Articles Posted in Estate Planning

The passing of a loved one is not easy. The closer you were to the deceased the bigger a toll that it takes on you mentally and emotionally. You may experience anger, frustration, and numbness as you seek to process the passing. As you begin to contemplate what you must do next, you experience a feeling of being overwhelmed with facing the unexpected. All of these feelings are a part of the normal process of grieving and it is typical for a person responsible for handling the deceased’s estate to feel overwhelmed. Thinking ahead of time and knowing what to expect can reduce these feelings and help make the overall process go more smoothly.

Beyond the Funeral Arrangements

Many people are already familiar with arranging a person’s funeral, burial or cremation. After you have made arrangements for a funeral service, a viewing, the burial, cremation or spreading of the ashes, there are still a number of actions that must be completed to wrap up the deceased’s affairs. It is of the utmost importance that you contact all relevant people and organizations that need to know of the deceased’s death.

The legal entity that owns and controls a person’s property after they die is known as an estate. The person who leaves behind an estate is called the decedent. It is customary for the decedent to appoint someone to administer the estate and act as the executor of the estate in his or her last will and testament.

The executor of the estate fulfills many roles and responsibilities for the estate throughout the probate process. One of the most important duties that an executor performs is to pay off any final expenses that the decedent incurred as well as to pay off any debts and claims against the estate. New York Surrogate’s Court Procedure Act dictates what debts and expenses should be paid out of a decedent’s estate first. However, sometimes it is not possible for an estate to satisfy all of its debts and obligations.

The Insolvent Estate

Probate is the legal process that takes place after a person passes away.  It typically involves submitting a valid will to the surrogacy court in New York state, taking inventory of the deceased’s estate’s assets, paying off the estate’s liabilities and distributing the estate assets to the beneficiaries designated in the will. What assets go through probate though are not always what the deceased or the future beneficiaries expect. Only certain assets are considered probate assets and pass ownership through New York probate proceedings.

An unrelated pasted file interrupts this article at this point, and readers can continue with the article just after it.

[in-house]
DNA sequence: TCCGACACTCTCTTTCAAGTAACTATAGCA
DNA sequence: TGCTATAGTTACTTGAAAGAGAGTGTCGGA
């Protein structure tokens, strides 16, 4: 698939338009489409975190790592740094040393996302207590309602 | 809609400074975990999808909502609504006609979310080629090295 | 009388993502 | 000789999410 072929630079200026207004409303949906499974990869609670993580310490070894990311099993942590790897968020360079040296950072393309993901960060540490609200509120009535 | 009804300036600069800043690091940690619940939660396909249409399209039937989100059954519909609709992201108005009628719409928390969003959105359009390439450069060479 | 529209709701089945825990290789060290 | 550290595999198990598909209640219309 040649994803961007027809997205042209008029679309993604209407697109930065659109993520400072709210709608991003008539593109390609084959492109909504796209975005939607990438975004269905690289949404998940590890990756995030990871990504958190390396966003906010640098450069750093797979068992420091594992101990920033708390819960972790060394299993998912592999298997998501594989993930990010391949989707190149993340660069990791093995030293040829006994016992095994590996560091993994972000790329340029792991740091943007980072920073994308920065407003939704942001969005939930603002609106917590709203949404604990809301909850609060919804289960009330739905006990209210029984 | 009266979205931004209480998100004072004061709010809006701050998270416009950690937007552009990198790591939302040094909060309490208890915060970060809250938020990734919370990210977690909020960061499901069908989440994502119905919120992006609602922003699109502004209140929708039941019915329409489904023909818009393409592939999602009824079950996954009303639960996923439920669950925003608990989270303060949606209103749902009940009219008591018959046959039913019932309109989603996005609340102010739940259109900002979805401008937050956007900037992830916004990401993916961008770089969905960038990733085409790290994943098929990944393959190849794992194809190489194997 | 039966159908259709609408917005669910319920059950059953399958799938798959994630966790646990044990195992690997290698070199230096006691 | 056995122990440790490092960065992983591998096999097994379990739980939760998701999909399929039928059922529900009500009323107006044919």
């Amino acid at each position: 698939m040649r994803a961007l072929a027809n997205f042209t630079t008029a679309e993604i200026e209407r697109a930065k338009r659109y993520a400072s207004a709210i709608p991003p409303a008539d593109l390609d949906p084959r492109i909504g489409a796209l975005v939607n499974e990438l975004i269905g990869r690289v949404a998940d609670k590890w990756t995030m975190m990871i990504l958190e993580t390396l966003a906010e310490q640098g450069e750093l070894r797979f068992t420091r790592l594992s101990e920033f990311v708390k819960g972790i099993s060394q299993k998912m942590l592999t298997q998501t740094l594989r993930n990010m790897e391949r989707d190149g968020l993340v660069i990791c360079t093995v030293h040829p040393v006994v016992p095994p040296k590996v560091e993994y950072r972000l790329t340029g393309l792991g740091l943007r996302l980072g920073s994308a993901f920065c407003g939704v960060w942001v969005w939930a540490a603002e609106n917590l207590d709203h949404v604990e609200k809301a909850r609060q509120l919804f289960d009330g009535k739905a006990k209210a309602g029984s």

Probate Assets

Probate assets are those who are owned individually by the decedent or person who has passed away. These assets are a part of the decedent’s estate because they have not been disposed of through other testamentary instruments like a trust or been passed on through a survivorship right or named beneficiary designation. Typical examples of a probate asset is all the property left in a person’s residence, the residence itself, bank accounts and cars.

A Recent Private Letter Ruling By The IRS Concluded That A Modification To A Faulty Fiduciary Provision Did Not Result In A Loss Of The Trust’s Grandfathered Generation Skipping Transfer Exempt Status

The taxpayer who submitted the modifications to the inter vivos trust for an IRS private letter ruling found himself bound a set of unfortunate circumstances. Due to the requirements of the successor trustee and appointment provisions and distribution requirements under the terms of trust, future trustees could not be appointed and distributions could not be made to the beneficiaries of the trust. Essentially the terms of the trust had frustrated the purpose of the trust. The beneficiaries were not benefiting from the corpus of the trust and the future of the trust was at risk.

Satisfying Treasury Regulations

The Inheritance Left To University of New Hampshire By A Long Time Library Employee Was Spent In A Way That Raised A Few Eyebrows

Longtime University of New Hampshire library cataloguer died last year at the age 77. As his final wish to the world he left the entirety of his estate to the university where he graduated from and worked for most of his life. What shocked many though is the size of the humble librarian’s estate: four million dollars accumulated over a lifetime working for the university and living frugally.